While the nation’s attention is turned to federal legislation on extending the Bush tax cuts for the wealthy, TFT Executive Director Elizabeth Wright says the same issue has been lying dormant in Tennessee for far too long.
“For years, Tennessee has been taxing the poor at a much higher rate than the wealthy,” Wright says. “Maid services, dance lessons and private school tuition are exempt from the sales tax, while the basic necessities of life like food and diapers are taxed at some of the highest rates in the country. Not only is this unfair, but because of inflation, the sales tax revenue will never keep up with investing in the needs of our residents, which is why Tennessee sees perpetual budget shortfalls and is ranked near the top nationally in violent crime, infant mortality rates, and poverty indices.”
Two-thirds of Tennesseans would receive a tax cut and $1 billion in additional revenue would be raised under a bill introduced by Rep. Johnnie Turner and Sen. Reginald Tate. The Tax Cut and Job Creation Act would eliminate the tax on food, reduce the general sales tax, and introduce a tax on personal income with generous exemptions and higher rates for the wealthy. “This bill does not ask wealthier Tennesseans to pay more in taxes, it simply asks them to pay what lower income residents are already paying in taxes,” Wright says. “Tax modernization is vital to our state’s economic recovery and viability in the future.”
Small businesses are also a driving force of the state economy and a key component to boosting job creation during the current recession. However, small businesses struggle to succeed under Tennessee’s current tax structure. A reduction in the sales tax would increase consumer spending by lower- and middle-income families who are pinching pennies in the ongoing recession. Research by experts at the Center on Budget and Policy Priorities and the Economic Policy Institute shows that people with higher incomes typically put additional income into savings rather than spend it — a move that does nothing to boost the economy here and now.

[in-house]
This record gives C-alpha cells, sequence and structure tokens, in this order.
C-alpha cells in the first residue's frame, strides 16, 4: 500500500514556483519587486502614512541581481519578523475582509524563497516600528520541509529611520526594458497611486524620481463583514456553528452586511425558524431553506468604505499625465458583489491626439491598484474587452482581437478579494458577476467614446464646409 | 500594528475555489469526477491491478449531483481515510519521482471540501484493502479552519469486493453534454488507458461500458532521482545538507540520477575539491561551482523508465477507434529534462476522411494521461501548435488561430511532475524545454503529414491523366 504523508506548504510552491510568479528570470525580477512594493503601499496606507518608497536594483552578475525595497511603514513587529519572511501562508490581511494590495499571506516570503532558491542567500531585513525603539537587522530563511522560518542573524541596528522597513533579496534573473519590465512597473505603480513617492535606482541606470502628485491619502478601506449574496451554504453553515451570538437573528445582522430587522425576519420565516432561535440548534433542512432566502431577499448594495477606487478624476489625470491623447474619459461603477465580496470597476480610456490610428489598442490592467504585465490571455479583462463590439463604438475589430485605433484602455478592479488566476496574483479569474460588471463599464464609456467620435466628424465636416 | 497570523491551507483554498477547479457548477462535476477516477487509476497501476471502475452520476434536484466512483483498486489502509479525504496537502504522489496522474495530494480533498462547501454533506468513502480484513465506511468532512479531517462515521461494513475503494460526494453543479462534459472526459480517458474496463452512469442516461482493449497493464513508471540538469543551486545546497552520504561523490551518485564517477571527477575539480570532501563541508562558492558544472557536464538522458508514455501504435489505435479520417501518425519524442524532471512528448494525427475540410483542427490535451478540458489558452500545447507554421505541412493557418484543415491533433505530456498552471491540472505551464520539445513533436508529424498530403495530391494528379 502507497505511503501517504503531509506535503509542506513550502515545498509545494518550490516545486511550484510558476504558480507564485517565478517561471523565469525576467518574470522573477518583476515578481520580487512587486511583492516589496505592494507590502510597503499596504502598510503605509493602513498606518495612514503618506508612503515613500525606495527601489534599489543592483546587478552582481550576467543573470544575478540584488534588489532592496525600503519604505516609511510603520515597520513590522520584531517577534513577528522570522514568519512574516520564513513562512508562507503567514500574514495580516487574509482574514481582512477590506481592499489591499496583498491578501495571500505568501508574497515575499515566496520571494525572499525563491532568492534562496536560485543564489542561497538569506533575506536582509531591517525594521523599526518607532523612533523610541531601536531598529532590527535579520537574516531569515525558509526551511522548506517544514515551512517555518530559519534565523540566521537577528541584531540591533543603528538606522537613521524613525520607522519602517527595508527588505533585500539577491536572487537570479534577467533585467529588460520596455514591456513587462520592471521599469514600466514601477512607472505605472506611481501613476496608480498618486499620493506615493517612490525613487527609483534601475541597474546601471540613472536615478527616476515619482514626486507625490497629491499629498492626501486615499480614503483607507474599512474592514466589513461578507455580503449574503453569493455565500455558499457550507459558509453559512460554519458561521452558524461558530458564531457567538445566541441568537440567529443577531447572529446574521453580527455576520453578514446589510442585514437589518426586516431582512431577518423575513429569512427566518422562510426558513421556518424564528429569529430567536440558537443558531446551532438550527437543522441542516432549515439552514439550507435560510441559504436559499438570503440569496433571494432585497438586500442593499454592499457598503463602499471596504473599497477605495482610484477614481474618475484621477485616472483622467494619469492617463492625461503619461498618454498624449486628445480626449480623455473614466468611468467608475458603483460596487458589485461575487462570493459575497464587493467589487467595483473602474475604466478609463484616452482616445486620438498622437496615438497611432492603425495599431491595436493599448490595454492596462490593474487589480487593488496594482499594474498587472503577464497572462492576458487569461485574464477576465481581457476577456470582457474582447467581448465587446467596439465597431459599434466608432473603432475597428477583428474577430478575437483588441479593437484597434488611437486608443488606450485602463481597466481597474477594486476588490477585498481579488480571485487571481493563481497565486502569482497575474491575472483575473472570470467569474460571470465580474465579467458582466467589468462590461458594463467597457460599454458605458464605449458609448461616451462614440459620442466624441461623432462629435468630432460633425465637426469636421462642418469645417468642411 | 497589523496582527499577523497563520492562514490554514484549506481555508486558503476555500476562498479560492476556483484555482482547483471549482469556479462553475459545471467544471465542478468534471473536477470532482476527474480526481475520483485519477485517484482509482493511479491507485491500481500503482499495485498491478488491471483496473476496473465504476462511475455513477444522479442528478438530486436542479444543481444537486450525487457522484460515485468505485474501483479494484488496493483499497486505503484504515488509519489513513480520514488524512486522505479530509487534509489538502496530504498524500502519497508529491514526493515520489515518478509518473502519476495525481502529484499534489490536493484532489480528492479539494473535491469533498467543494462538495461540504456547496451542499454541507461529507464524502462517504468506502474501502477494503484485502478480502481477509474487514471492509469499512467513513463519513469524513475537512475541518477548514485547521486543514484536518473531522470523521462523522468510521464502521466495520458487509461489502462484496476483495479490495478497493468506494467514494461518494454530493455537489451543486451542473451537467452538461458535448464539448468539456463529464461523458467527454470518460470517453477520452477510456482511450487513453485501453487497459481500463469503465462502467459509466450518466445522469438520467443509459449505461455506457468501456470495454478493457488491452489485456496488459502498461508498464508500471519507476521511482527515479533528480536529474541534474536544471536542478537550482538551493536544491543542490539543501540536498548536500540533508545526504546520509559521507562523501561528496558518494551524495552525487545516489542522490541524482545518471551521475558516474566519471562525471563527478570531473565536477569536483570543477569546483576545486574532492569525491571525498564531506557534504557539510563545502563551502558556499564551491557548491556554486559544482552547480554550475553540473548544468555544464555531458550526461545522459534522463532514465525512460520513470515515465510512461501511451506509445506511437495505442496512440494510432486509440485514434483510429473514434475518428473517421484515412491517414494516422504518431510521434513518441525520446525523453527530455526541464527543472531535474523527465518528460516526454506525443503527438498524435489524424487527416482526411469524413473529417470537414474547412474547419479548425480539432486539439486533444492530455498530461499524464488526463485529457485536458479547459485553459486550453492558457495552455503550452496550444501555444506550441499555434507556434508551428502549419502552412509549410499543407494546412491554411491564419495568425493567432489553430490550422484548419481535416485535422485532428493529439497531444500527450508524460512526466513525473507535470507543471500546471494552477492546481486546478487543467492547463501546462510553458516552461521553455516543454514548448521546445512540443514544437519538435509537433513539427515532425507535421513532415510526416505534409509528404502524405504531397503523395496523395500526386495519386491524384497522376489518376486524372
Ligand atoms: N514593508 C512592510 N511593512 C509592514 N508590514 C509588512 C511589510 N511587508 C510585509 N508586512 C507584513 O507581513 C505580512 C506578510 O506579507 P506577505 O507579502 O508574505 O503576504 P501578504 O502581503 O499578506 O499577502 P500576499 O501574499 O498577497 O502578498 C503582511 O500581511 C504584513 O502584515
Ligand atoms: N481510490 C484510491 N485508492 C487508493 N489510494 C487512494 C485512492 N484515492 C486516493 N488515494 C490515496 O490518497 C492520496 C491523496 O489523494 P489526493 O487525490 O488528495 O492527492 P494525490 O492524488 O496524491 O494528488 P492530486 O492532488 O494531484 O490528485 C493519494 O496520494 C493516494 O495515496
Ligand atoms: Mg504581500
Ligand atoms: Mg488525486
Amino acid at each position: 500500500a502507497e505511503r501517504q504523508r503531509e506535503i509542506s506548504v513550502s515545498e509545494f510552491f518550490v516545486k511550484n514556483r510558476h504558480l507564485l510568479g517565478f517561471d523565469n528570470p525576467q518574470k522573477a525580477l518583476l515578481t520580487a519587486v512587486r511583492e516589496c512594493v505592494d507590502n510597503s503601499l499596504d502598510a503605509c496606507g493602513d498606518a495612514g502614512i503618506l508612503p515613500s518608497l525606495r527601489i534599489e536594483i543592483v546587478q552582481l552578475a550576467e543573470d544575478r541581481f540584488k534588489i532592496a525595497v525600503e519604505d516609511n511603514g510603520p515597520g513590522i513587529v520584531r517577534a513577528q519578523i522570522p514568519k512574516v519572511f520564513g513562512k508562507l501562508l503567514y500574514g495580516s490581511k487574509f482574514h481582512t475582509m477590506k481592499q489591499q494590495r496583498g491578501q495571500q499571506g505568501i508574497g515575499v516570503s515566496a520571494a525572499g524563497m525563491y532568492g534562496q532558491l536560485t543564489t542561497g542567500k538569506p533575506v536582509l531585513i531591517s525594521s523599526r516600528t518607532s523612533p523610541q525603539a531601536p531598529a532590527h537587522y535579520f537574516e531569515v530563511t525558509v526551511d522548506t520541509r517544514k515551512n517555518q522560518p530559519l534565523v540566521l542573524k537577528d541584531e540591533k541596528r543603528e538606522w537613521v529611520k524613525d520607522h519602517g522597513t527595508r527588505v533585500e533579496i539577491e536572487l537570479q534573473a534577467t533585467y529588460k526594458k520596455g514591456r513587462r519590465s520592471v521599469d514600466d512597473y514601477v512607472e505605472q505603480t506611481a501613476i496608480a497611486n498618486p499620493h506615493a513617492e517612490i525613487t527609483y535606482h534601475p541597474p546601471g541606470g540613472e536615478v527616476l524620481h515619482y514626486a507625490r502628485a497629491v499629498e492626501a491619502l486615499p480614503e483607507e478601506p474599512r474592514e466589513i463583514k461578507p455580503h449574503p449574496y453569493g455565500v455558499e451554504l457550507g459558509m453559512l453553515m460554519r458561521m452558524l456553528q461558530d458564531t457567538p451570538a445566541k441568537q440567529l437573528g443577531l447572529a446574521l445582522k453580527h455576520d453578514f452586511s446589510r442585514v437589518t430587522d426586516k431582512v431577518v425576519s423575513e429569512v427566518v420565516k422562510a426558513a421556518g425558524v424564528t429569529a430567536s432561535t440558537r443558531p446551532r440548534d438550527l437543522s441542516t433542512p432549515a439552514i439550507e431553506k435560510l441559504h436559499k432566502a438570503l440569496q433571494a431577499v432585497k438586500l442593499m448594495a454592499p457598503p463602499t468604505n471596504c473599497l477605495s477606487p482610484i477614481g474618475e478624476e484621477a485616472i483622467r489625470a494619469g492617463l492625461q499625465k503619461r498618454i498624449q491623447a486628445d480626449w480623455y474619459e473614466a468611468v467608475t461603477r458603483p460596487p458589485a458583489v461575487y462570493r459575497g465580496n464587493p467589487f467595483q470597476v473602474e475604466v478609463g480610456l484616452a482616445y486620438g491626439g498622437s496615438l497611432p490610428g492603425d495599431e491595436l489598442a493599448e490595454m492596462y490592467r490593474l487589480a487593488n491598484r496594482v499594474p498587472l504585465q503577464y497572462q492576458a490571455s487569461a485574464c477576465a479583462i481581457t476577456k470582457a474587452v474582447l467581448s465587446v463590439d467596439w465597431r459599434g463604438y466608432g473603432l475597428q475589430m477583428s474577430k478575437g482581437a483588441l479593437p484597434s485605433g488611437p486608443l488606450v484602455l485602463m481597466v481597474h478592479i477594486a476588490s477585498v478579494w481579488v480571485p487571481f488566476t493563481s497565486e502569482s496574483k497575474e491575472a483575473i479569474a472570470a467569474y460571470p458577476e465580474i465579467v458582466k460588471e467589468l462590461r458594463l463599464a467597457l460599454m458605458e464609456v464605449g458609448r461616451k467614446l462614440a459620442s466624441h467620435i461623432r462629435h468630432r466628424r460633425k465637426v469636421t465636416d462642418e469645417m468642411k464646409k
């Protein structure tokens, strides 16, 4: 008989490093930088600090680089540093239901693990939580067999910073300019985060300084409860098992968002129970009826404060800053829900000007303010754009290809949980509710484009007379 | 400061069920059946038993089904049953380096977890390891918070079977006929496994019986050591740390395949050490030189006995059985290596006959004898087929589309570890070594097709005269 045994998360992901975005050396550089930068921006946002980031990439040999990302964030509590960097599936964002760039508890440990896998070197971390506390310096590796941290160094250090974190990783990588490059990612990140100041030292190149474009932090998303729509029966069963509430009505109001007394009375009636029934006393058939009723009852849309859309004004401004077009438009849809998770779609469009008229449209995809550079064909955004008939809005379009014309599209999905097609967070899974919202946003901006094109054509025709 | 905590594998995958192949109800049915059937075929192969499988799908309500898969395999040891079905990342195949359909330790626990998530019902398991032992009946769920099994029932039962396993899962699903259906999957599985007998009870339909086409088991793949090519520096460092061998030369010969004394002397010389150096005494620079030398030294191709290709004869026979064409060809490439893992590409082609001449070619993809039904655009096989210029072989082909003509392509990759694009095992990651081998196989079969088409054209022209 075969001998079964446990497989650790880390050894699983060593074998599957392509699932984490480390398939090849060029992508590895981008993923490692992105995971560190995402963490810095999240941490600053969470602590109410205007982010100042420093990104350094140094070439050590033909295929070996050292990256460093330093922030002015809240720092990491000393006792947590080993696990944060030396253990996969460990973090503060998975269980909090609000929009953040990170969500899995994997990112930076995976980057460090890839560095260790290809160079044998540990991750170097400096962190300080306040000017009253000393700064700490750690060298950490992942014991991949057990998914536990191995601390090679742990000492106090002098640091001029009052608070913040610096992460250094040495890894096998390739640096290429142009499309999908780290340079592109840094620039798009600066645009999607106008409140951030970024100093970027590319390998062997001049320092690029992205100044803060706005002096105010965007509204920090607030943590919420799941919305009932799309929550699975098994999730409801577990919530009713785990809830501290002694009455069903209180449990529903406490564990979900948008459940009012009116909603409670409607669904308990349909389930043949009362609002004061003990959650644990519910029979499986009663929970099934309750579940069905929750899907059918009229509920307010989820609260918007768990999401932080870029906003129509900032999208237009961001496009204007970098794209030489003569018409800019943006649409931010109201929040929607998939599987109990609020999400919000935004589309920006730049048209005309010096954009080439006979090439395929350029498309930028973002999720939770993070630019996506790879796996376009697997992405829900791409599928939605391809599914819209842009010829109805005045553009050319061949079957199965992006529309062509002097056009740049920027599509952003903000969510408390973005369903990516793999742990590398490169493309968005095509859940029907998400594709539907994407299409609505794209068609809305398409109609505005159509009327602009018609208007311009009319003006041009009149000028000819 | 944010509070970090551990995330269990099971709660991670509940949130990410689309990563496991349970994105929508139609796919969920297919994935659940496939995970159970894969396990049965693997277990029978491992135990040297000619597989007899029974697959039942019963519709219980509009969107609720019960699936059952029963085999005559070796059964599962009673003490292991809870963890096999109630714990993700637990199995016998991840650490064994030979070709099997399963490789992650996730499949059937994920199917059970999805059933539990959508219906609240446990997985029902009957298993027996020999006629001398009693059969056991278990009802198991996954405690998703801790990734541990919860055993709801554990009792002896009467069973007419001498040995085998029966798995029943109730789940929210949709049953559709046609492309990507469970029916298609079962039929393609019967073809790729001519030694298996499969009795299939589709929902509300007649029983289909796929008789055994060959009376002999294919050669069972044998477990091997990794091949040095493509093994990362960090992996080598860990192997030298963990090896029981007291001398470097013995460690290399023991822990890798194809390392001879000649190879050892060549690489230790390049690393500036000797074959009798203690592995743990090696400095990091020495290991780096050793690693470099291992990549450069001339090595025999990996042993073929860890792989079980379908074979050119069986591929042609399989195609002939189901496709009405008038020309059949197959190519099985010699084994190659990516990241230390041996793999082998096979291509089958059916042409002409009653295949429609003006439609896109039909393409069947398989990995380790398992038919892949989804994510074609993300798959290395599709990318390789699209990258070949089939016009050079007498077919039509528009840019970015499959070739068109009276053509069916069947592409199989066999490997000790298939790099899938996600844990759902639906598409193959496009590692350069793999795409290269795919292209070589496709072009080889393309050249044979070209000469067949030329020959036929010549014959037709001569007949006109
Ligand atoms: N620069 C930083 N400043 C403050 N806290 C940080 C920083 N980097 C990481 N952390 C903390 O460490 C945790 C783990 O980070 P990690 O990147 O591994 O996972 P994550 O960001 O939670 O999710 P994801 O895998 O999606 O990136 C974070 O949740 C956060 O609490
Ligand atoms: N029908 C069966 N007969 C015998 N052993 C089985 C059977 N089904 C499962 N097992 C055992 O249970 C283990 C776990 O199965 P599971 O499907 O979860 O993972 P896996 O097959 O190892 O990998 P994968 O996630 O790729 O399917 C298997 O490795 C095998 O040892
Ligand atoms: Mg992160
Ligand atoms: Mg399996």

“We know that small businesses are the key to economic recovery. Our local businesses rely on Tennessee consumers, and most Tennesseans can’t afford to spend an extra penny right now,” Williams says. “Our high sales tax pushes consumers to shop online and in border states to avoid the extra cost, and this hurts small businesses who we rely on for employment and reinvestment in our communities.”
He adds that Tennessee’s tax structure gives an advantage to large, multi-state corporations over local Tennessee businesses: “Tennessee’s code includes a ‘Las Vegas loophole’ that allows multi-state corporations to shelter income, losing the state up to $250 million in revenue annually. We also lose up to $400 million in revenue because we don’t enforce the collection of the use tax on online and out-of-state sales. This hurts Tennessee businesses and it hurts the state budget.”
The state’s lack of investment in public services like higher education means the state will fall further behind as companies choose to place new jobs in states with a higher-skilled, more educated workforce. Tennessee needs more revenue and needs to raise this revenue in a way that encourages job retention and creation now.
“Those running for political office in Tennessee cannot placate the voters anymore with faulty rhetoric and false claims — the state is facing a dire budget shortfall, and TFT has solutions that would raise more than $1 billion in revenue while providing most Tennesseans a tax cut. It’s a no-brainer,” Williams says.